How many laptops would cope with this sort of punishment? The Toughbook is under the larger monitor (yes, I’m using it as a desktop). Or rather, who would actually risk their laptops like this?


The optional Infocase X-Strap. Its a godsend when carrying the computer, especially from train to train and when standing on the train. The D-rings can be used to attach a shoulder strap or a user harness (which I don’t have yet).


Typical problem with most laptops, virtually pristine HP Probook 6475b when I had it damaged by being dropped out of my locker at work in a bag, an example of the damage. .

So, I talked a lot about the hardware and why, so what about what I use? Well, 3D Studio Max, Adobe Photoshop are main contenders, but if I am programming, Visual Studio/Basic/C++ also gets used, so you may see some example of programs on the site that are also incomplete or nearly complete. I have tried alternatives, but I do also find them difficult to use and nowhere near as feature rich as the rest above. I would love to also go to Linux, but stuck to Windows for the time being due to incompatibilities on other operating systems which rules out Mac’s. (And I dare not drop a mac! That would be expensive!) Virtual machines would work, if the performance wasn’t an issue. Admittly, its getting better, but 3D Studio Max requires graphics drivers to work properly and 3D ones at that, or performance is an absolute joke. When installed into a train sim, I use Trainz Simulator 2010 Content Manager (ver 3.3) and Train Simulator Blueprint editor. One thing you will notice is that I’ll offer out the Trainz version first, then the Railworks/Train Simulator version. I almost always build for Trainz then convert to Railworks, because Trainz is MUCH easier.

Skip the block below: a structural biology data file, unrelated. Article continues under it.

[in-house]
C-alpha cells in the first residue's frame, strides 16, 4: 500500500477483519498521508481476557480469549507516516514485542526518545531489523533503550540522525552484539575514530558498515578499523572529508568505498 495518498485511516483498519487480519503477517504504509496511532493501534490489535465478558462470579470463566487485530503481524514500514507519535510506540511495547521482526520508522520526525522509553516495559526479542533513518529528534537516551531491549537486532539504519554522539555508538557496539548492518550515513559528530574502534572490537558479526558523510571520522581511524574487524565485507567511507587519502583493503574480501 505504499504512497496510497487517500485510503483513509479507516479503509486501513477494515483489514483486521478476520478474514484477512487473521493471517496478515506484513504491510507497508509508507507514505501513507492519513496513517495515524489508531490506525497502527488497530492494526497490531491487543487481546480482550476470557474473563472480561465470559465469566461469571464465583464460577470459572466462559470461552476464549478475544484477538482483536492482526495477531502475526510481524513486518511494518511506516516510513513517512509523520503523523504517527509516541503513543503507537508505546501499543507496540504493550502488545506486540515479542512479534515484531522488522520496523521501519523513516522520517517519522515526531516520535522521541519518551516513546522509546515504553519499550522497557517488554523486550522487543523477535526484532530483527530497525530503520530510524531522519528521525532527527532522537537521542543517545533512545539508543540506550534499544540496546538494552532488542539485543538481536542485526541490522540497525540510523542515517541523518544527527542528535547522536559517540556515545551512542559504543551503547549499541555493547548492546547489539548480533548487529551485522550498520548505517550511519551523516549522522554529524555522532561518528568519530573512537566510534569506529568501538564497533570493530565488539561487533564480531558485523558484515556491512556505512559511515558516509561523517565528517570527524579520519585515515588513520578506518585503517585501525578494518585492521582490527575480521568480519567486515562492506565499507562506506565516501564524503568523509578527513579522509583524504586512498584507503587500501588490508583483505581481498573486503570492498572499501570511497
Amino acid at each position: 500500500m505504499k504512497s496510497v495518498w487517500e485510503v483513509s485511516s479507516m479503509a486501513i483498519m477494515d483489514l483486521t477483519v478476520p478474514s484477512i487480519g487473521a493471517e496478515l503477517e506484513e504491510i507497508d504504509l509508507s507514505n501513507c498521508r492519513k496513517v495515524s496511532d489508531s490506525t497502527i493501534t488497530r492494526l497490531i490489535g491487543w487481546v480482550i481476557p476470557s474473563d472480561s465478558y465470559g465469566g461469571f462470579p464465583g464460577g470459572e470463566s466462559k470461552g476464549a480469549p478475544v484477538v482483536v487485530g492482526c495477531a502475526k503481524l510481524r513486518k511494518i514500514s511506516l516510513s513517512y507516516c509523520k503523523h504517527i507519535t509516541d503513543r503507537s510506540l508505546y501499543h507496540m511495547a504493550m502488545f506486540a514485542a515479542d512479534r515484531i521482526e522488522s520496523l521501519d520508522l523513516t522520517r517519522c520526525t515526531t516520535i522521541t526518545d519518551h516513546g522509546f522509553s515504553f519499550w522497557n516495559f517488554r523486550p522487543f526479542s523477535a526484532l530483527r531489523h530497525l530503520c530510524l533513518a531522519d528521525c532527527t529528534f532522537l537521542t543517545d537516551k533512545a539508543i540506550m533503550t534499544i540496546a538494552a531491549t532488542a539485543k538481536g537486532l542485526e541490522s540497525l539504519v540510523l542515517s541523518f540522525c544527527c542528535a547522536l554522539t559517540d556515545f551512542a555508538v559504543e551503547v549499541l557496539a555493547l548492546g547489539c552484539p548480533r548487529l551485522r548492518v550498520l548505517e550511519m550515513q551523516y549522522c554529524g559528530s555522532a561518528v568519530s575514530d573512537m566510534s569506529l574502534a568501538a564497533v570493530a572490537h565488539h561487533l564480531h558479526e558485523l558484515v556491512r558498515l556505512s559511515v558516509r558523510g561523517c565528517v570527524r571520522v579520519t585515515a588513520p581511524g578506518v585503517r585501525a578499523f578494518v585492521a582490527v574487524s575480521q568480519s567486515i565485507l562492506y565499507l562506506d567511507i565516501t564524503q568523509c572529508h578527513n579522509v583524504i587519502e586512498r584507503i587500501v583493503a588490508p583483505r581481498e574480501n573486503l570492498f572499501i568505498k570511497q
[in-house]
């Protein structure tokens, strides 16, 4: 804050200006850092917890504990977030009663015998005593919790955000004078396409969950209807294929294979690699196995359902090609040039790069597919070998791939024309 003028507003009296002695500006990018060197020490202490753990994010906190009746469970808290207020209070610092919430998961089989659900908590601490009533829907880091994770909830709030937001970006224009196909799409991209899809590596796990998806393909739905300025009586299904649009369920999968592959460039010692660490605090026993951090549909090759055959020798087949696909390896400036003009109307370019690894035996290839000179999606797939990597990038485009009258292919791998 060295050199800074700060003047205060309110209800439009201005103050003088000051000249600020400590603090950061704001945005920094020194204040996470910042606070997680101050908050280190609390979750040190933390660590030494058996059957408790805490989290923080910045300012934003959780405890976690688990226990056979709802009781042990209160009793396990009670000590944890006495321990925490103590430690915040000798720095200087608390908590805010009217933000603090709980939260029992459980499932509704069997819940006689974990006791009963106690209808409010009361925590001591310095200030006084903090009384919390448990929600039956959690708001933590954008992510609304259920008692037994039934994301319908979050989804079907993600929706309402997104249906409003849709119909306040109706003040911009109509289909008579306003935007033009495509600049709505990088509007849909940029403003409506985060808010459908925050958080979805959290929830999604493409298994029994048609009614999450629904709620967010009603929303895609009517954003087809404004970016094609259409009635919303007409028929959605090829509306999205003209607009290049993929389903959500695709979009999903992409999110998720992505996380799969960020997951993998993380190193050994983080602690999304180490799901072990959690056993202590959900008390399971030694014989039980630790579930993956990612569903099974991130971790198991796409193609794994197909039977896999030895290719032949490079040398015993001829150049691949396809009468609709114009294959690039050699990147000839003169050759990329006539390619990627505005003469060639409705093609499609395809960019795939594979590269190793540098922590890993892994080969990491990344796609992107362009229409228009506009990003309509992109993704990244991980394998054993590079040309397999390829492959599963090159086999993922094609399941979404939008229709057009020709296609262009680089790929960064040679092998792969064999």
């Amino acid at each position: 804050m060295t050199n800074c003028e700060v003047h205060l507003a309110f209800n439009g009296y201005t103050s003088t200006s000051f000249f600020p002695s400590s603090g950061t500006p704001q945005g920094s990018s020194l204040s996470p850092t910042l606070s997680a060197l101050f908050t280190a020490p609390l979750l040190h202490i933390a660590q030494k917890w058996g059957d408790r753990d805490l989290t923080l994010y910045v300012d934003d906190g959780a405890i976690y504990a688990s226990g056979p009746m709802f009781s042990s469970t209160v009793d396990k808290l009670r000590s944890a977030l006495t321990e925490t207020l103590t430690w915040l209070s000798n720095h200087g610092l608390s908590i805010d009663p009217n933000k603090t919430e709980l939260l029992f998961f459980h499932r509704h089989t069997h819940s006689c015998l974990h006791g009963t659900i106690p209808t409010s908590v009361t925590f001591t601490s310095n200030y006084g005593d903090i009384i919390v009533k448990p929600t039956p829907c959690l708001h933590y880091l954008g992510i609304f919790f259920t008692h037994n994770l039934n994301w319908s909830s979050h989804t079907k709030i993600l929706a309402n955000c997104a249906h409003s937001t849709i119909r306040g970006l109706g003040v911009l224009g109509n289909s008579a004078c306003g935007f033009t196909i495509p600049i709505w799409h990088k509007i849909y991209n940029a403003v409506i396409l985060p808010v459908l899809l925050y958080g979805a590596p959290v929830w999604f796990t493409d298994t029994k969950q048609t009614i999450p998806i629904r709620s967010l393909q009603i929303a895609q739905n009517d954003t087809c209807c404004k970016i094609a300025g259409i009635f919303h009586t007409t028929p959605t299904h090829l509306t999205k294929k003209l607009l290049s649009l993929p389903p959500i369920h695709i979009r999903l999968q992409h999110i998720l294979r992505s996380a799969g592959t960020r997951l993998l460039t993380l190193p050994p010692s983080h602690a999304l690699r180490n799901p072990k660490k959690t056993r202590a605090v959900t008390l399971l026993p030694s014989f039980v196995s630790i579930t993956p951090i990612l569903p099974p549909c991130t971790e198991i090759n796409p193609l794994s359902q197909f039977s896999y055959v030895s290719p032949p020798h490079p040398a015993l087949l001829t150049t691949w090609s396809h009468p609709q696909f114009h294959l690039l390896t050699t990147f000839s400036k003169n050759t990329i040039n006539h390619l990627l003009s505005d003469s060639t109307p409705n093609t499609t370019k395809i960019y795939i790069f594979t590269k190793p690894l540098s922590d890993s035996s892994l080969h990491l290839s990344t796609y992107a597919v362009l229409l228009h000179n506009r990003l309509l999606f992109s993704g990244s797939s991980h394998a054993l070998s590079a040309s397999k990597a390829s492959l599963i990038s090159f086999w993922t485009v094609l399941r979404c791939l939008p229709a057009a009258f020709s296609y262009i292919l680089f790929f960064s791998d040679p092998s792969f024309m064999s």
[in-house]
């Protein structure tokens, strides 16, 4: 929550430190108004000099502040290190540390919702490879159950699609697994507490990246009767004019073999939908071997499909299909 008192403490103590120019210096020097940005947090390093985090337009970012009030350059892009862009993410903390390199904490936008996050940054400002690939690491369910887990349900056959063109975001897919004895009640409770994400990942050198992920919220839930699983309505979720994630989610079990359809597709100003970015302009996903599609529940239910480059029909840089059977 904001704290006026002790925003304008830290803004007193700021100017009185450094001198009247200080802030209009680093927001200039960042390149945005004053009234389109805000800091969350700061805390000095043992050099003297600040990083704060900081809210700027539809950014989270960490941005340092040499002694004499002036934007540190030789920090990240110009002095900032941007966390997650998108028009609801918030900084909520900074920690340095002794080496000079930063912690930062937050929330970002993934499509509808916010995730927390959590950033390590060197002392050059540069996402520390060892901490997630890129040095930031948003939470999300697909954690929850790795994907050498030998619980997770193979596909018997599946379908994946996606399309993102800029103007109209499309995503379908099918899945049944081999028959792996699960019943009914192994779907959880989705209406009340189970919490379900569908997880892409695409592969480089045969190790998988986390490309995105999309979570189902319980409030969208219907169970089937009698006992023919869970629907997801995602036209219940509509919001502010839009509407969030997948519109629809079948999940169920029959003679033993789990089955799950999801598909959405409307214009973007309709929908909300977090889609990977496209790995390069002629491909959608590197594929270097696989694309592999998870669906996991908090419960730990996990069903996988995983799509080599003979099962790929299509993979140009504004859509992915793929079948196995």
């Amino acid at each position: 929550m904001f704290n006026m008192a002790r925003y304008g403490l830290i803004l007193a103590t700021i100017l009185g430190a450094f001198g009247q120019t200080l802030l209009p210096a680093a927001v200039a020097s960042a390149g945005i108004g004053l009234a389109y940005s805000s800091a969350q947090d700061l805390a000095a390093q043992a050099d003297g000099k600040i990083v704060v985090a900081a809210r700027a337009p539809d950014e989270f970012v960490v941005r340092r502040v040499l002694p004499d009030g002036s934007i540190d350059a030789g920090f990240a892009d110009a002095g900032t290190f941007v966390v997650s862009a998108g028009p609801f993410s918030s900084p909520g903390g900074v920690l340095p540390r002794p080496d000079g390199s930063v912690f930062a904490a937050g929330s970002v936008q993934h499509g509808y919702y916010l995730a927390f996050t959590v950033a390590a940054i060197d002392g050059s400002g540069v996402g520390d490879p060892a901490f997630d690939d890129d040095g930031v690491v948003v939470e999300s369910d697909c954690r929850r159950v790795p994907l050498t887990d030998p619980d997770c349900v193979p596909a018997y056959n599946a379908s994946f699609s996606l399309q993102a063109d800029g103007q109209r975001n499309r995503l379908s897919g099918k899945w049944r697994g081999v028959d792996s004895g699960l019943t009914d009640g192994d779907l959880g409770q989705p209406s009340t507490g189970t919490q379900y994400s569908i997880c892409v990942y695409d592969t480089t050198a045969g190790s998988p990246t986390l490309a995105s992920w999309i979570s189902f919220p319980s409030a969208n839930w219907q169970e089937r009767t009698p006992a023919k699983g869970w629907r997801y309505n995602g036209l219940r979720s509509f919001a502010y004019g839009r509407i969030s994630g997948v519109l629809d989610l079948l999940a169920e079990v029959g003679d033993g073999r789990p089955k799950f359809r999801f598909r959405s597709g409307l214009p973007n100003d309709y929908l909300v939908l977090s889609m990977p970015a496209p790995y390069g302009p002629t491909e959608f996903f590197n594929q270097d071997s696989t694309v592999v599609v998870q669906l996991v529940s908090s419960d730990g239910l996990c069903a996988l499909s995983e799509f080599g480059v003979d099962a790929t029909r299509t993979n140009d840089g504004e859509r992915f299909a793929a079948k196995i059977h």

The process is quite simple, you gather as many drawings, photos, information, etc for a project and you start building from that. I start with the 3D side first, see how far I get before I have to stop (as I am notorious for picking difficult projects. Look at 20003 and how long that has taken.), find out as much of the game engine as possible as well, like shaders, etc. Produce a UVW (texture) template mapped to various parts of the model, add a render to it which puts on various surface imperfections and lighting, paint it, break up the model, export it, test it, fix it, test it, fix it, test it again. Break up/Produce other supporting models (cabs, bogies, etc), fix it, test it, fix it, test it again, fix it, test it again, etc. Produce engine specs with tools, test, fix, test fix, test fix. Produce sounds where possible, as again. Scripts where needed and you get the idea. Offer it to a small group, offer it to a large group, etc. That is why a simple model will take a long time which is why it can be difficult to complete. Its like software, a lot go through test fix cycles and get stuck in development hell. What is difficult here, is I am one person completing many projects with the time I have. This isn’t a full time job, nor do I ask for money (although I don’t mind a small donation which will help with computer costs). My full time job which gets in the way as I often take overtime is currently Train Cleaning for a Train Operating Company.

I think I’ve covered everything here